Last updated on: 18.12.2020

Dieser Artikel auf Deutsch

This section has been translated automatically.

Axoplasm is the portion of the cytoplasm of a nerve cell that is localized within the axon. In some neurons, the axon plamsa may comprise more than 99% of the total cytoplasm of the cell. The axoplasm has a different composition of organelles and other elements than those present in the cell body (soma) or dendrites of the neuron. Thus, the axoplasm is composed of diverse organelles and cytoskeletal elements. Axoplasm contains a high concentration of mitochondria, microfilaments and microtubules. In addition, axoplasm contains the presynaptic vesicles of the neurotransmitter that are eventually released into the synaptic cleft. In contrast, axoplasm lacks most of the other cellular elements such as ribosomes and nucleus, elements required for transcription and translation of complex proteins.

General information
This section has been translated automatically.

Axoplasm is essential for the overall function of neurons for the propagation of the action potential through the axon. Thus, the amount of axoplasm in the axon is also important for the cable-like properties of the axon in the so-called cable theory. In terms of this cable theory, the axoplasmic content determines the resistance of the axon to potential change. The composite cytoskeletal elements of axoplasm, neural filaments, and microtubules enable axonal transport (also known as axoplasmic transport), which ultimately allows neurotransmitters to reach the synapse. Axonal transport involves the transport of substances through the axoplasm to or from the soma.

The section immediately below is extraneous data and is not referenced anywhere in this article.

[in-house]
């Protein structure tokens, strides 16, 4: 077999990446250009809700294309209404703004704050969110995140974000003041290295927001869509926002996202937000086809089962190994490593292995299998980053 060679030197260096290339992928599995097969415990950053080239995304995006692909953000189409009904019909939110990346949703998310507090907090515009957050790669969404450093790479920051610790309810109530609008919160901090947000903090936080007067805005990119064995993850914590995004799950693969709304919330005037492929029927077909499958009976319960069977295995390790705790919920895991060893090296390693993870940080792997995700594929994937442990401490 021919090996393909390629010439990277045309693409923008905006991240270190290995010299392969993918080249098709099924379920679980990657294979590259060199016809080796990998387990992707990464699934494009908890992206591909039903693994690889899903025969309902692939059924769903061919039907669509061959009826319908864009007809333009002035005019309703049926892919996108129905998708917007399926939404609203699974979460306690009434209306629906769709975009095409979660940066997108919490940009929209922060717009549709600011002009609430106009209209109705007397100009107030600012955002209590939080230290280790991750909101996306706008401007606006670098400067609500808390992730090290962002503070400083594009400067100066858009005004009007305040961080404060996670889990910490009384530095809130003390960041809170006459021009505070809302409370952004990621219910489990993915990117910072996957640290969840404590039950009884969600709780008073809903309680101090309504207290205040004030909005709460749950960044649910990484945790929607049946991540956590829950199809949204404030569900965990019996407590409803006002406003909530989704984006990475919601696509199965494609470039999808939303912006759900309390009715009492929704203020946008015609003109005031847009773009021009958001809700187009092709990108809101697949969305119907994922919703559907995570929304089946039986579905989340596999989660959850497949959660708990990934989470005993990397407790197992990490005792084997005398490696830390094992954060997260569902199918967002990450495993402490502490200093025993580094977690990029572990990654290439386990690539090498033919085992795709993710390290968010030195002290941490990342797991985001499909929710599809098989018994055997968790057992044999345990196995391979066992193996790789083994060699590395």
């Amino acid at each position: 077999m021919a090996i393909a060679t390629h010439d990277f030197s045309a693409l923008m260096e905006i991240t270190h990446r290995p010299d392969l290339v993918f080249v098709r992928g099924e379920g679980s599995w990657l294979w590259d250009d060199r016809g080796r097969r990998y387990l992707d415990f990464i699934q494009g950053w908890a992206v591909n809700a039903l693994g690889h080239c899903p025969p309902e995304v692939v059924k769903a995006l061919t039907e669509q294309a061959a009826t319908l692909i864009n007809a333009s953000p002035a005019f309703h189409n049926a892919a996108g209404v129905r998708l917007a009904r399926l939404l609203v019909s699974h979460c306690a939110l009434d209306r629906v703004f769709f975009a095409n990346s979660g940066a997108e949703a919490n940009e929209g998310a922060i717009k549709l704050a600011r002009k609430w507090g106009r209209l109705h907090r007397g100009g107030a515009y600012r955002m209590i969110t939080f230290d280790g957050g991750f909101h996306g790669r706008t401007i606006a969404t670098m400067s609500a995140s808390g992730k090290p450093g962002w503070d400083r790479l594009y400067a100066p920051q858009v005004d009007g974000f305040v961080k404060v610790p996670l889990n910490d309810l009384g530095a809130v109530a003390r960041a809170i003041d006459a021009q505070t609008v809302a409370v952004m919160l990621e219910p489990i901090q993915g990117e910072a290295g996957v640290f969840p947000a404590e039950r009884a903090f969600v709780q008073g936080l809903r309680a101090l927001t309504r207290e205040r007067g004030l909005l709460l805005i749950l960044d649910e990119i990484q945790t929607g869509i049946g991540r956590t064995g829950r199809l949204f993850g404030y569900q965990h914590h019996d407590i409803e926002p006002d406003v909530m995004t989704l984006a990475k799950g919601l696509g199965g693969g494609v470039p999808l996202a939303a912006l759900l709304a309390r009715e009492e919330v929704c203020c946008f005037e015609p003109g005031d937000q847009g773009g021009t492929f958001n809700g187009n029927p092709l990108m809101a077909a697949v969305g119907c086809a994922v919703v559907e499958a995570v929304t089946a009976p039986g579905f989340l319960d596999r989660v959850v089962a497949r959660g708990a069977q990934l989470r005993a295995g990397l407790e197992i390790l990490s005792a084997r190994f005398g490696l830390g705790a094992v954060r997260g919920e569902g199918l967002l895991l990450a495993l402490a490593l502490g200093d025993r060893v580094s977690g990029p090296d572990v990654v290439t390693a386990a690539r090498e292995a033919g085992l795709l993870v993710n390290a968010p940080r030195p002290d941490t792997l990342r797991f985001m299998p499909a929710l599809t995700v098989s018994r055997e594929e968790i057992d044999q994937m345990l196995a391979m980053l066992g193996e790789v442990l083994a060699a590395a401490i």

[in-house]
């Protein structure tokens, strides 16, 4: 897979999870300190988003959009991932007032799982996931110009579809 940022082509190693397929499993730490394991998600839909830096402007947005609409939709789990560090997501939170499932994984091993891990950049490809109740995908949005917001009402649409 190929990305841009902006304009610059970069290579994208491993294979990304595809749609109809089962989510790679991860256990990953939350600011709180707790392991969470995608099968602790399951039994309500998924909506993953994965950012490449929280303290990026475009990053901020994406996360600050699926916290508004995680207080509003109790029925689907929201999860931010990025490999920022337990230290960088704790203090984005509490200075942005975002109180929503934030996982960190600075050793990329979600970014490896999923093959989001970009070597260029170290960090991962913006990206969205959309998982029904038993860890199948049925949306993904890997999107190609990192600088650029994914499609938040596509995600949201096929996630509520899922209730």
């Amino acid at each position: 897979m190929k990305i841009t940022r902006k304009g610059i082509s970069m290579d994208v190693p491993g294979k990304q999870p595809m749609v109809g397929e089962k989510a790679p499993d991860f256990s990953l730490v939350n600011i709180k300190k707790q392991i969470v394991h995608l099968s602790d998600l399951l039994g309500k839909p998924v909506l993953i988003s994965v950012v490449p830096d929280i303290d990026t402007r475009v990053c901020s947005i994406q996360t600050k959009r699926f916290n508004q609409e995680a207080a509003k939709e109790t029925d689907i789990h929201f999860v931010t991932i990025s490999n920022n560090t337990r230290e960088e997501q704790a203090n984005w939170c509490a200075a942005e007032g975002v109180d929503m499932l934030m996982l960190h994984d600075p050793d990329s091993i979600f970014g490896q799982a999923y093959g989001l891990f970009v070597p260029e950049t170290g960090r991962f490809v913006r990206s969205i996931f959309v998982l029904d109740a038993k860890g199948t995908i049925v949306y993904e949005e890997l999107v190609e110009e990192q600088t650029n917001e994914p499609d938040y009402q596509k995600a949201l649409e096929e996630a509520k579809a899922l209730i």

Axonal transport: Axonal transport occurs either through:

  • fast transport
  • or
  • slow transport.

In fast axoplasmic transport, vesicular contents (such as organelles) of motor proteins are moved along microtubules at a rate of 50-400 mm per day. The electrical resistance of axoplasm, called axoplasmic resistance, is an aspect of the cable properties of a neuron because it affects the speed of movement of an action potential along an axon. When the axoplasm contains many molecules that are not electrically conductive, it slows the movement of the potential because more ions flow through the axolemma (the axon membrane) than through the axoplasm.

Slow axoplasmic transport involves the movement of cytosolic soluble proteins and cytoskeletal elements at a much slower rate of 0.02 to 0.1 mm / day. The exact mechanism of slow axonal transport is unknown. There is evidence that it functions by transient association with fast axonal transport vesicles.

Damage detection and regeneration: The axoplasm contains both the mRNA and ribonuclear protein required for axonal protein synthesis. Axonal protein synthesis has been shown to play an essential role in both neuronal regeneration and localized responses to axonal damage.

Last updated on: 18.12.2020